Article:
Press Conference, 20 April 2007
- Visit by Senior Vice-Minister for Foreign Affairs Katsuhito Asano to Mongolia
- Terrorist attacks in the Republic of Iraq
- The launch of a peace building course
- Follow-up questions concerning the launch of a peace building course
- Questions concerning the discussion of a Japan-US free trade agreement (FTA) during the visit by Prime Minister Shinzo Abe to the US
- Questions concerning Japan-Russian Federation relations
Deputy Press Secretary Tomohiko Taniguchi: Good afternoon. For today's opening statement I have a couple of points to make.
Number one: Senior Vice-Minister for Foreign Affairs Katsuhito Asano will go to Mongolia between Saturday, 28 April and Wednesday, 2 May. The purpose is to make sure that the action agendas both governments agreed on be set in train and implemented.
When President Nambaryn Enkhbayar of Mongolia came to Japan last February, Japan and Mongolia adopted what is called the Basic Action Plan for Japan and Mongolia over the Next Ten Years. It is a broad-ranging plan with emphases on such areas as enhanced economic cooperation and increased government-to-government exchanges, and the Senior Vice-Minister's planned visit is in line with the Action Plan.
Mr. Asano is going to go and see Erdenet copper and molybdenum mine, which is Mongolia's largest mine, located 220 kilometers northwest of the capital city Ulaanbaatar, for instance. He will also go to Chingis-Sosei School of International Relations, which is a college funded half by a Fukushima based company called Sosei Group and half by Ikh Zasag University of Mongolia. The school, established six years ago, is a unique college in that the 1,100 enrolled students are all required to learn Japanese.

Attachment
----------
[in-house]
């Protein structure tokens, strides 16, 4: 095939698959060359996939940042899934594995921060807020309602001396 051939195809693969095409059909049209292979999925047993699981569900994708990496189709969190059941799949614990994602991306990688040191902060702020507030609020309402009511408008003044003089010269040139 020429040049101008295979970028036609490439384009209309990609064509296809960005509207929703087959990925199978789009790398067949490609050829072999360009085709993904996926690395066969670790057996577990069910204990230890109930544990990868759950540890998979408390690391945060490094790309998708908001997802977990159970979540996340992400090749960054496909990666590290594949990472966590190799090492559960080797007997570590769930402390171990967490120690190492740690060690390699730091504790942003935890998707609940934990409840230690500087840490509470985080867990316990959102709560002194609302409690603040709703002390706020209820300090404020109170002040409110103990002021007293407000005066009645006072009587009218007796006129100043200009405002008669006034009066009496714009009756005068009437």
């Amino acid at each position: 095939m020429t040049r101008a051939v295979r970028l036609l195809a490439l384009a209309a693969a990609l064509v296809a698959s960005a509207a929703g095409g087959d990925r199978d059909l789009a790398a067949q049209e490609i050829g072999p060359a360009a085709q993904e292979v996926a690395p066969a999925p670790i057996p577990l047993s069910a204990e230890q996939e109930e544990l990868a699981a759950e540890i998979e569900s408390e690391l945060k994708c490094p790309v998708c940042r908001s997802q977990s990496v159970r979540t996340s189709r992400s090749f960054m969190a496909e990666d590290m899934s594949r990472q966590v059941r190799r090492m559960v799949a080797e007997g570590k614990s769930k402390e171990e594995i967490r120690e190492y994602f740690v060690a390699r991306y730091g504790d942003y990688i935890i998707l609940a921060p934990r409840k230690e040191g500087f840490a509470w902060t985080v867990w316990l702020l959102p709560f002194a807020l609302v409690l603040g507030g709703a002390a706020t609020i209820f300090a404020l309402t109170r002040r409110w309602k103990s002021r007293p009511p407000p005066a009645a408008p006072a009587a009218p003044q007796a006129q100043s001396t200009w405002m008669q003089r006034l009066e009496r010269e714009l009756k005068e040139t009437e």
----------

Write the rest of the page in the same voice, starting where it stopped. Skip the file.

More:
In Mongolia, incidentally, a total of 12,000 pupils and students are now learning Japanese, and approximately 25 percent of college and upper-level educational institutions now offer Japanese language courses. This is no surprise really, given that both Mongolian and Japanese languages are part of the same linguistic family. Such is about Mr. Asano's Mongolian trip.
Mr. Taniguchi: The second concerns the terrible terrorist attacks that hit Baghdad yet again on Wednesday, 18 April. Upon learning of the incident the Japanese Government expressed wholehearted condolences, and once again reaffirmed our pledge that Japan will continue to do its utmost to help stabilize the situation in the Republic of Iraq. Our Press Secretary and Director-General for Press and Public Relations issued a statement on that, strongly condemning the terrorist attacks.
Related to that, on Wednesday 18 April, Minister for Foreign Affairs Taro Aso and Minister of Foreign Affairs Hoshyar Zebari of Iraq had a brief telephone conversation, in which Foreign Minister Zebari requested the attendance of Foreign Minister Aso at the ministerial meeting on 3 May concerning the Iraq Compact, and the expanded foreign ministerial meeting of the neighboring countries on 4 May.
Mr. Taniguchi: Lastly let me say that the Ministry of Foreign Affairs is going to launch, this autumn, a pilot academic course to train professionals in the area of peace building. The course is something that the Foreign Minister pledged to create when he made a speech about peace building back in August last year, and will draw 15 Japanese as well as the same number of non-Japanese civilians to let them undergo a seven-month long intensive study. I will be able to update you on that from time to time.
Q: About the academic course, is this the one regarding the terakoya?
Mr. Taniguchi: Exactly.
Q: Is this course going to be established in a university here?
Mr. Taniguchi: In terms of the venue, it is not decided yet. Probably the course is going to use some facilities of a university or college or something like that.
Q: Are there any specifics? Is it basically lectures or some kind of exposure trips?
Mr. Taniguchi: A little bit more detail is already uploaded (in Japanese) on the website of the Ministry of Foreign Affairs so you can go and have a look at it. The course is going to be divided into two parts, basically: one domestic, the other overseas. In Japan, mostly classroom studies. Classes are going to be offered by professionals and experts -- Japanese as well as non Japanese experts -- to the students. By the way, the number of students, as I said, is going to be approximately 30. After finishing the domestic part they are supposed to go abroad to get engaged in the realities, so to speak, by involving them in peace building efforts or non-governmental organization (NGO) activities and so on.
V. Questions concerning the discussion of a Japan-US free trade agreement (FTA) during the visit by Prime Minister Shinzo Abe to the US